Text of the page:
OPINION: Be more Yorkshire - it will protect the planet - Fr Gary Waddington, Harrogate
Despite the unseasonably warm sunshine as I write, autumn is coming.
So there’s already a certain amount of preparation.
Somewhere is the other duvet, the warmer one. And the cupboard with the thicker jumpers and scarves will soon need raiding.
The kids have been packed off back to school in a fetching array of blazers and jumpers just a tad too big: “Stop fussing – you’ll grow into it!”
And then comes the annual debate: just when is it socially acceptable to turn the central heating back on?
Now, I’m old enough to remember those glorious days before we all burned the planet with enough heating to ensure that mid-winter the temperature in the kitchen rivals that of midsummer Ibiza.
Back then, in the dark ages – or the 1970s as we call it now – you were lucky if the gas fire in the front room worked.
Autumn and winter heralded being able to scrape ice off the inside of (single glazed, unless you were really posh) windows.
God forbid you needed the loo in the middle of the night, as hypothermia would ensue unless you could get back under the flannelette sheets and scratchy wool blankets with a speed that would make Usain Bolt look tardy.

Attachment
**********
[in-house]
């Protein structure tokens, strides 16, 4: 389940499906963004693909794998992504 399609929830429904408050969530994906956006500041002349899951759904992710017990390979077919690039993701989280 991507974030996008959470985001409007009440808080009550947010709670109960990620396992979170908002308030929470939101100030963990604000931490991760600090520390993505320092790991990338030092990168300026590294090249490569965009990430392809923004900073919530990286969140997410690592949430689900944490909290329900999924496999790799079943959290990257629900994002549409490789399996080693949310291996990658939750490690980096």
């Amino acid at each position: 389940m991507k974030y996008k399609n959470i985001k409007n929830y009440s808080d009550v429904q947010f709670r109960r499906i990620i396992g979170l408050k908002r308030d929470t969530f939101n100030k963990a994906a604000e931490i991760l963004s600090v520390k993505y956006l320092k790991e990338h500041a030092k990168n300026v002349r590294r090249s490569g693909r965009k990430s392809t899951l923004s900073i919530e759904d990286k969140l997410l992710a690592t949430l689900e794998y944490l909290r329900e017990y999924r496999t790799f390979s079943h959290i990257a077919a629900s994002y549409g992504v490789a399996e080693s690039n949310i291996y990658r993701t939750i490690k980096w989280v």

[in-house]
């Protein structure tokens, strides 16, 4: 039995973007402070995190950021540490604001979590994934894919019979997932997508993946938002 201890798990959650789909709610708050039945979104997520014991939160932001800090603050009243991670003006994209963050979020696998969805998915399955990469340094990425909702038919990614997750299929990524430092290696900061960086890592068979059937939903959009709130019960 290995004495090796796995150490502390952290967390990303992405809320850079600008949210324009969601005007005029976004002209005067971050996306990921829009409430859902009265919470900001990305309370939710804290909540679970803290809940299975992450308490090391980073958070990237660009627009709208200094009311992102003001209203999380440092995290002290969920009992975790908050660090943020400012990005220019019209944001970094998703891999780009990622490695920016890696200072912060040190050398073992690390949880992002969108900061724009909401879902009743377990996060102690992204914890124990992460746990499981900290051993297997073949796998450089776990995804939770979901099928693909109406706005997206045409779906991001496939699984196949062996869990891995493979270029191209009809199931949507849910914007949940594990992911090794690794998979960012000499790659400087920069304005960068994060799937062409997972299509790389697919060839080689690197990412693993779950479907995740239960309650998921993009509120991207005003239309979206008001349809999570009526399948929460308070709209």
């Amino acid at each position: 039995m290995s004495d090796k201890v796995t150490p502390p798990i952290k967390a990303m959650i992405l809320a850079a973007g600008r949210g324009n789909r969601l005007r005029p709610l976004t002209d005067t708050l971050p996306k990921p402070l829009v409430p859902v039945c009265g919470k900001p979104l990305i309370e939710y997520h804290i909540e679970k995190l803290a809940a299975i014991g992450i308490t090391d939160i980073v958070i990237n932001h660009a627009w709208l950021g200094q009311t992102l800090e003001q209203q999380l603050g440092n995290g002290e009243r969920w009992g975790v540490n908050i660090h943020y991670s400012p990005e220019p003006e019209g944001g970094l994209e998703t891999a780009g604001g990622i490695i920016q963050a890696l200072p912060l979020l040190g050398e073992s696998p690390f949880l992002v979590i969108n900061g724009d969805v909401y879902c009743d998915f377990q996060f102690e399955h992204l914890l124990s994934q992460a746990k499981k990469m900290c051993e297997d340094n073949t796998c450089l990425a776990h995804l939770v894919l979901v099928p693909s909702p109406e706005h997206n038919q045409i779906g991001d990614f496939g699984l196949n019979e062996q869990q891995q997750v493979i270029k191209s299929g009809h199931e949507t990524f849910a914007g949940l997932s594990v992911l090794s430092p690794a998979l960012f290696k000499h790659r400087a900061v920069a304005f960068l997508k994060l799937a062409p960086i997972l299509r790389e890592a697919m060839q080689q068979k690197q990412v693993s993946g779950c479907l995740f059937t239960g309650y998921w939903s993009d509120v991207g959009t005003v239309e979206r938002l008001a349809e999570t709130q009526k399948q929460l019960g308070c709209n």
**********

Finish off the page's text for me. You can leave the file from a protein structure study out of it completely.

So, when can you put the heating on?
Now, I grew up in Skipton. So my native Yorkshire mind says not before November, and only at a push in October.
But the truth is, it goes on when I feel cold. Perhaps that’s the result of having lived in the south (below Barnsley) for twenty years.
So now, I try to at least make it to mid-September before a ‘just testing the boiler!’ moment arrives.
Flippant though much of this might be, there is a serious point to this. What cost our comfort?
We’ll hear more and more about COP26 as autumn progresses.
If we want to take global warming seriously – as we should – isn’t there a dawning reality that we might not, should not, take cranking up the heating as blithely as we often have?
That’s something I suspect we’re all going to have to get to grips with. After all, it’s all fine and dandy to tell your neighbours you’ve just bought a super-efficient electric car butthe moment the mercury falls, the gas boiler gets cranked up?
Perhaps that’s the really tricky question we have to face: the poor, those who live with fuel poverty, those who don’t enjoy ‘all mod cons’ aren’t the ones burning the planet.
It is the world’s wealthiest who are. For if you’re an XR protestor who turns up to the nearest rally in a gas guzzling top end four by four, isn’t there something – if you’ll forgive me – of needing to ‘practice what you preach’?
If we’re to take climate change seriously we might need to be a bit more Yorkshire, and when it’s cold, just possibly put another jumper on?